- 2020-04: A Taxonomy of Tasks for Assessing the Impact of New Technologies on Work by Enrique Fernandez-Macias & Martina Bisello
- 2020-03: Not so disruptive yet? Characteristics, distribution and determinants of robots in Europe by Enrique Fernandez-Macias & David Klenert & Jose-Ignacio Anton
- 2020-02: Measuring the Occupational Impact of AI: Tasks, Cognitive Abilities and AI Benchmarks by Songül Tolan & Annarosa Pesole & Fernando Martínez-Plumed & Enrique Fernández-Macías & José Hernández-Orallo & Emilia Gómez
- 2020-01: Do robots really destroy jobs? Evidence from Europe by David Klenert & Enrique Fernandez-Macias & Jose-Ignacio Anton
- 2019-08: The impact of robots on labour productivity: A panel data approach covering 9 industries and 12 countries by Andre Jungmittag & Annarosa Pesole
- 2019-07: Future developments in Vocational Education and Training in Europe by Jorg Markowitsch & Günter Hefler
- 2019-06: Education as self-fulfilment and self-satisfaction by Vicky Donlevy & Barry van Driel & Cecile Hoareau McGrath
- 2019-05: The Digitalisation of Future Work and Employment. Possible impact and policy responses by Chris Warhurst & Wil Hunt
- 2019-04: Key challenges for the European Welfare States by Rafael Muñoz de Bustillo Llorente
- 2019-03: The Impact of Technological Innovation on the Future of Work by Maarten Goos & Melanie Arntz & Ulrich Zierahn & Terry Gregory & Stephanie Carretero Gomez & Ignacio Gonzalez Vazquez & Koen Jonkers
- 2019-02: How computerisation is transforming jobs: Evidence from the European Working Conditions Survey by Martina Bisello & Eleonora Peruffo & Enrique Fernandez-Macias & Riccardo Rinaldi
- 2019-01: How to quantify what is not seen? Two proposals for measuring platform work by Annarosa Pesole & Enrique Fernandez-Macias & Cesira Urzi Brancati & Estrella Gomez Herrera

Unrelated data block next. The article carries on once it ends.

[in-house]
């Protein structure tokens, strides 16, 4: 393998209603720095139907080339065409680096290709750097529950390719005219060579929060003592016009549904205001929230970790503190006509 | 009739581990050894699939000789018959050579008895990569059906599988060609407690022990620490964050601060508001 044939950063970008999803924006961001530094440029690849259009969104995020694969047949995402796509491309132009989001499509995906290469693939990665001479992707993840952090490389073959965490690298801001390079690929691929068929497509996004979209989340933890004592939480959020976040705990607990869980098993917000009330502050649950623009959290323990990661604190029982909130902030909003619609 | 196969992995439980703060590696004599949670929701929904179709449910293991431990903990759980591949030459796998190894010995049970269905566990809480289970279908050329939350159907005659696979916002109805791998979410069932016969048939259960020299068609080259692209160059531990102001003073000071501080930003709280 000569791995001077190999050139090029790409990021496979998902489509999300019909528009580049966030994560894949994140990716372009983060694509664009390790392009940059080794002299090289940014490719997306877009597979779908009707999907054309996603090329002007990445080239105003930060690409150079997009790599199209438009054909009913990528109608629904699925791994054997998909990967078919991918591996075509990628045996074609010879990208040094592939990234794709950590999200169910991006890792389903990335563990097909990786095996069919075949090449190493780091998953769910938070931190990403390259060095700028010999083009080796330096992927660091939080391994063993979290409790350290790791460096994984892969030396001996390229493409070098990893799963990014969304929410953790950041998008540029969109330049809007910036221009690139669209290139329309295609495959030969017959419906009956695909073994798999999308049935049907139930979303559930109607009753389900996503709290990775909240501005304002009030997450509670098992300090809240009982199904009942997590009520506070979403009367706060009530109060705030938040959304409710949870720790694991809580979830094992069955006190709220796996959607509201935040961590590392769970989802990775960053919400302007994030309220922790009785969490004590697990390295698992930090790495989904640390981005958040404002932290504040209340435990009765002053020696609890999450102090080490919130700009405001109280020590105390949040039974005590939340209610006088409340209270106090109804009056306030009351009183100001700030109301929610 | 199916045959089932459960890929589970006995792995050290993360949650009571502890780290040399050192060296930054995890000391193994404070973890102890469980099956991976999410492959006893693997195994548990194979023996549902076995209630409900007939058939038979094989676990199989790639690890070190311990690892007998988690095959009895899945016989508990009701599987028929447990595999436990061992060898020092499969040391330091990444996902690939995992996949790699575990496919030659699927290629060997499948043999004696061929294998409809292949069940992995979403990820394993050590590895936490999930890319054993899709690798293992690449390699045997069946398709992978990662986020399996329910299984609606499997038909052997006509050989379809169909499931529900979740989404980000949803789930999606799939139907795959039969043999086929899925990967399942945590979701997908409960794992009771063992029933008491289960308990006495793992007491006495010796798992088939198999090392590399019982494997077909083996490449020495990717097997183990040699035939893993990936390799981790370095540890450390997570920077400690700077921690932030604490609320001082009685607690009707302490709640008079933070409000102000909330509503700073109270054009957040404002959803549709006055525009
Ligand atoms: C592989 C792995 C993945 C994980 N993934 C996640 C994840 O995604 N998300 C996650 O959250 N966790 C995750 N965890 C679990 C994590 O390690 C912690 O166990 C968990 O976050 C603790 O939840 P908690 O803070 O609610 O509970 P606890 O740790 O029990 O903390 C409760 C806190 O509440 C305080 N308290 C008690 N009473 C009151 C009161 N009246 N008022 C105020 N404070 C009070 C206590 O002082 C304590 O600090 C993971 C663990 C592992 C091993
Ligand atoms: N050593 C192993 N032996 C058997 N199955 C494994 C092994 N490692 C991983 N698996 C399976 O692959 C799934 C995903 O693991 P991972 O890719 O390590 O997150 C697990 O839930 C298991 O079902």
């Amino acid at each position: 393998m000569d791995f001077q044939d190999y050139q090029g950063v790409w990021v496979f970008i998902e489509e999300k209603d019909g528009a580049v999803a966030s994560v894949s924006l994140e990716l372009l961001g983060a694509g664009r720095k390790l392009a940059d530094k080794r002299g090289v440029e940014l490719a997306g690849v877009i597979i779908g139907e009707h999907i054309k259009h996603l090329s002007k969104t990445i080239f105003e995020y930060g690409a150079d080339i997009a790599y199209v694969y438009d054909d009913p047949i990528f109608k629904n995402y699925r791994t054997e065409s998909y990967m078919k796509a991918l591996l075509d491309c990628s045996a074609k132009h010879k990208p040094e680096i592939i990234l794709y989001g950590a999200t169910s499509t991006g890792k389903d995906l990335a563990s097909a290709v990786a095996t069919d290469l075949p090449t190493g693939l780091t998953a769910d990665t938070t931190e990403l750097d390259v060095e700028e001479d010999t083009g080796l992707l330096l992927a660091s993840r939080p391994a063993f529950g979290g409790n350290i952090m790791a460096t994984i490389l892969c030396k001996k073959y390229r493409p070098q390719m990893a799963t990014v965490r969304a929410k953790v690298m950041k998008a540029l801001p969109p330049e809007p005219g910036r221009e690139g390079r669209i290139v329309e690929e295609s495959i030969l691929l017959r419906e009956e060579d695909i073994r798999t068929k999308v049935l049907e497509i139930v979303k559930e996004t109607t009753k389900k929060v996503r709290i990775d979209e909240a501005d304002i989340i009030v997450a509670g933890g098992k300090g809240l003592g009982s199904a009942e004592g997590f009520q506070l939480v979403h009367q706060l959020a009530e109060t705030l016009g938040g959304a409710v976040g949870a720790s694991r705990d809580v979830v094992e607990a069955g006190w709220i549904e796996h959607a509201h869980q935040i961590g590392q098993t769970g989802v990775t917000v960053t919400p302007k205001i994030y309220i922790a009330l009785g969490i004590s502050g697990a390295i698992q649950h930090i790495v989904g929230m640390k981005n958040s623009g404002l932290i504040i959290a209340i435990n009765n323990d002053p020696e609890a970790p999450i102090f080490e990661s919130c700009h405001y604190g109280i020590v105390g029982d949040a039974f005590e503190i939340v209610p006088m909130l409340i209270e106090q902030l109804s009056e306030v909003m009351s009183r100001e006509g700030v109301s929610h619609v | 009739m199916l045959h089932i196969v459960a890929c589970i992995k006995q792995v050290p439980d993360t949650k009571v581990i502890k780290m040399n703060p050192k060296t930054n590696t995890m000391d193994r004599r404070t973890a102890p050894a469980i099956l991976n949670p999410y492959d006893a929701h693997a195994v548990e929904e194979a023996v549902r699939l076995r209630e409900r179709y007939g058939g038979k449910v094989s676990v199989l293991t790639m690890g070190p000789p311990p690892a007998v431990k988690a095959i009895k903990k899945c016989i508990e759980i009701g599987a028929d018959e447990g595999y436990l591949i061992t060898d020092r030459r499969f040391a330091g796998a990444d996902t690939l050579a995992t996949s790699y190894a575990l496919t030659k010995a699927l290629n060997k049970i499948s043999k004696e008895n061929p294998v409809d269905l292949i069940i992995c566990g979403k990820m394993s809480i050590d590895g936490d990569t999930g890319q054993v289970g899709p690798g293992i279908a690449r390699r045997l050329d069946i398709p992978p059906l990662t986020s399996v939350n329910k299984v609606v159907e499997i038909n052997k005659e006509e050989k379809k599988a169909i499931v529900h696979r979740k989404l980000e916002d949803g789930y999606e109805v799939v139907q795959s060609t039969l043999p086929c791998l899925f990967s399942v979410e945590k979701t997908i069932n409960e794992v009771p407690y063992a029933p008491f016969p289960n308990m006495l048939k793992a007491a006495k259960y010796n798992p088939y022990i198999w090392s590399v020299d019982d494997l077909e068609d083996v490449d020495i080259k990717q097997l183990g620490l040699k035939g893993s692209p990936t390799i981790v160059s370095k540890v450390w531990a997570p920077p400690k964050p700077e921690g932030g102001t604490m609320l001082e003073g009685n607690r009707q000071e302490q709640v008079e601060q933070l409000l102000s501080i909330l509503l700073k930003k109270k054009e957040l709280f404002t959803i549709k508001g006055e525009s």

Guidelines for authors
The working papers (WPs) are mainly addressed to policy analysts and the academic community, these are policy-relevant scientific papers which will be typically issued before they are submitted to peer-reviewed scientific journals. The working papers are useful to communicate to a broad audience the preliminary research findings of the work we develop, to generate discussion and to attract critical comments for further improvements. The working papers are considered work in progress and are subject to revision.
The LET series should contain robust quantitative and qualitative analyses on the main subject. The focus of the working papers can be either more scientific or more policy-oriented. Both types of WPs should demonstrate to have a solid scientific or policy basis, with adequate references. The content of the WPs that are more scientific oriented are expected to hold a discussion on the possible policy implications from the results of the analytical section.
All submission should be in English, and sent to JRC-LET-WP@ec.europa.eu
Must all the proposed Working Papers have a EU perspective?
The papers should be connected with the EU employment, social and education policy framework. The Editors privilege the EU or multi-country/multi-regional dimensions. Nonetheless, papers that have a narrower or non-EU focus, provide an outstanding or novel methodological approach or provide a significant case-study with telling implications for science and policy are also welcome.
Should the JRC Working Papers on Labour, Education and Technology be authored solely by JRC authors?
Authors from all organisations are welcome. The editorial decision to accept a proposed paper will be taken on a case-by-case basis on the basis of scientific quality, policy relevance and editorial focus. Nonetheless, the Editorial Board would especially welcome contributions with some recognisable association with the JRC Growth and Innovation directorate, such as those that have been presented at a JRC workshop, stem from research financed by JRC, or are co-authored by a JRC authors.
What is the quality control procedure?
The content of the paper will first be examined by the series coordinators Matteo Sostero and Sergio Torrejón Pérez, by the LET Editorial Board members, and then by at least two peer-reviews. An English editing of the text should be implemented before final publication.
How are JRC Working Papers on Labour, Education and Technology disseminated?
The working Papers will be disseminated via the following channels: